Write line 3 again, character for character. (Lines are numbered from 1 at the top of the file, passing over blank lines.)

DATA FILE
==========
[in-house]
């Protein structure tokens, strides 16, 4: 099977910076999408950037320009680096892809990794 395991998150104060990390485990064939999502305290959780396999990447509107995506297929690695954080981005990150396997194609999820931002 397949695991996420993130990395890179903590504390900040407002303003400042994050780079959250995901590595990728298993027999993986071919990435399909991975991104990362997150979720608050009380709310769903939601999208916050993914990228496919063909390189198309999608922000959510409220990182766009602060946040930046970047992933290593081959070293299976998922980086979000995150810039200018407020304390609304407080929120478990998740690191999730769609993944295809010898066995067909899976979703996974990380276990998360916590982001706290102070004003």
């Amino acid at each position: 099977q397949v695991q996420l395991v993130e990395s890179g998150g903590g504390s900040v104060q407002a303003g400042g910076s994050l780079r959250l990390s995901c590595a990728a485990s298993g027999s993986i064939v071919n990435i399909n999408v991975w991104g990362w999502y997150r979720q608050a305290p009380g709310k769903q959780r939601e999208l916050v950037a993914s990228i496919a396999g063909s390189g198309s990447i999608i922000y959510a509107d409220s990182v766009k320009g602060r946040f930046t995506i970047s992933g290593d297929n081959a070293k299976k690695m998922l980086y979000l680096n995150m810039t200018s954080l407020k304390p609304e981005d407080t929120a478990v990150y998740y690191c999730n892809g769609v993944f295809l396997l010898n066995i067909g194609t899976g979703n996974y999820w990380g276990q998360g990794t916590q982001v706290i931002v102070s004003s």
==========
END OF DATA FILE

């Amino acid at each position: 099977q397949v695991q996420l395991v993130e990395s890179g998150g903590g504390s900040v104060q407002a303003g400042g910076s994050l780079r959250l990390s995901c590595a990728a485990s298993g027999s993986i064939v071919n990435i399909n999408v991975w991104g990362w999502y997150r979720q608050a305290p009380g709310k769903q959780r939601e999208l916050v950037a993914s990228i496919a396999g063909s390189g198309s990447i999608i922000y959510a509107d409220s990182v766009k320009g602060r946040f930046t995506i970047s992933g290593d297929n081959a070293k299976k690695m998922l980086y979000l680096n995150m810039t200018s954080l407020k304390p609304e981005d407080t929120a478990v990150y998740y690191c999730n892809g769609v993944f295809l396997l010898n066995i067909g194609t899976g979703n996974y999820w990380g276990q998360g990794t916590q982001v706290i931002v102070s004003s």